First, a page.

Lend life insurance with a policy loan

Consumers with liquidity needs don’t always think that they have the necessary financial resources in the drawer. Policies that can be lent include life insurance and private pension schemes. However, life insurance and Rürüp and Riester pensions are not eligible for a loan.

Depending on the duration of the savings phase and the amount of the contributions paid, a considerable sum can be accumulated over the years. Together with the interest earned, this creates the surrender value, which can be applied for in part or in full as a loan. A policy loan is not a classic loan within the meaning of the German Civil Code and the Banking Act, since the policyholder has his own capital saved in advance. He receives the discounted expiry payment from the insurance.

 

How are policy loans repaid?

How are policy loans repaid?

The policyholder has various options for repaying the loan. On the one hand, the repayment can be made by increasing the monthly contributions.

Another way is the final loan – the loan amount is due at the end of the term. Special repayments are often possible, so that an arbitrary repayment at arbitrary amount can take place at different times during the term. The interest is only counted towards the remaining amount. That means it is always the cheapest to pay off as quickly as possible. Anyone who repays the loan at the end of the term continuously pays interest on the entire loan amount. In this case, a regular repayment of an installment loan can result in lower costs overall, despite a higher interest rate. Because with each repayment, the residual debt and thus the interest burden is reduced.

Ultimately, there is also the option to pay the interest until the end of the term of the insurance and not to repay the advance payment. The insurance contract is then paid out reduced by the sum of the policy loan.

 

Advantage over buying back or selling

insurance loan

To cover liquidity requirements through life insurance, there is of course also the option of buying back or selling the policy. In both cases, the policyholder does not have to pay interest, but usually makes a loss. It takes many years for the surrender value to exceed the sum of the contributions paid. Subscription costs and ongoing administration costs are taken out of the contributions, which inevitably leads to a slower capital increase. Buyers of life insurance promise a higher redemption, but it is not significantly higher than the surrender value of the insurance.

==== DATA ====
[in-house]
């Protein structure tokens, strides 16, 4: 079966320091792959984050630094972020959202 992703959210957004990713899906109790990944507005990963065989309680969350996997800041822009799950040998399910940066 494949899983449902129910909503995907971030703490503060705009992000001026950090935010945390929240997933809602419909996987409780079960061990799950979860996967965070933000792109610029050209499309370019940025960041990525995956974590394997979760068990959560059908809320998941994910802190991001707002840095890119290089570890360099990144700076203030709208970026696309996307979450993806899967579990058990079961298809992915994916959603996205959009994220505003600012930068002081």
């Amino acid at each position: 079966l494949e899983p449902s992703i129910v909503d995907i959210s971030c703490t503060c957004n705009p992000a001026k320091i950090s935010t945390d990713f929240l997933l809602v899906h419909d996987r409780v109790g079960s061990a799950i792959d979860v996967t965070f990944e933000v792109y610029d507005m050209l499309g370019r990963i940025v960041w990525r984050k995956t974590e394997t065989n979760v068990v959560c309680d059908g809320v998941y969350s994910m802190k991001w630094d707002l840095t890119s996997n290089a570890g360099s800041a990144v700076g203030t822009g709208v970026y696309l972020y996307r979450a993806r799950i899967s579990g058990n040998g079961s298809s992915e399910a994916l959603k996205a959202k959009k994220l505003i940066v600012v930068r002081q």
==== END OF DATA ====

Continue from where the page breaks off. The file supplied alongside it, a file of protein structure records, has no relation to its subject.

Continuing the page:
Take out policy loans from an insurer or a bank?

insurance loans

Traditionally, the policy loan was always issued by the insurer with whom the contract was placed. In the meantime, however, third providers are also offering policy loans. The insurance is deposited as collateral and the loan is paid out in the amount of the surrender value.

In the case of unit-linked policies, however, policyholders can expect massive discounts if the insurance contract serves as security. The reason for this is the possible price losses of the funds during the term of the loan. In the case of a fund policy that is based purely on equity funds, the discounts are around 40 percent of the surrender value. Contracts with a high proportion of pension funds are slow to 80 percent.

The past has repeatedly shown that it makes more sense to take out a policy loan in the classic sense, ie as a discounted payment. In case of doubt, assigning the insurance as security for a loan offers a lower payment and can be associated with a higher interest rate. In addition, a policy loan from a third-party provider meets the requirements for an installment loan, which in turn leads to credit record relevance. However, it is always worth comparing as many offers as possible before making a decision, since interest rates vary considerably depending on the insurance company and bank.

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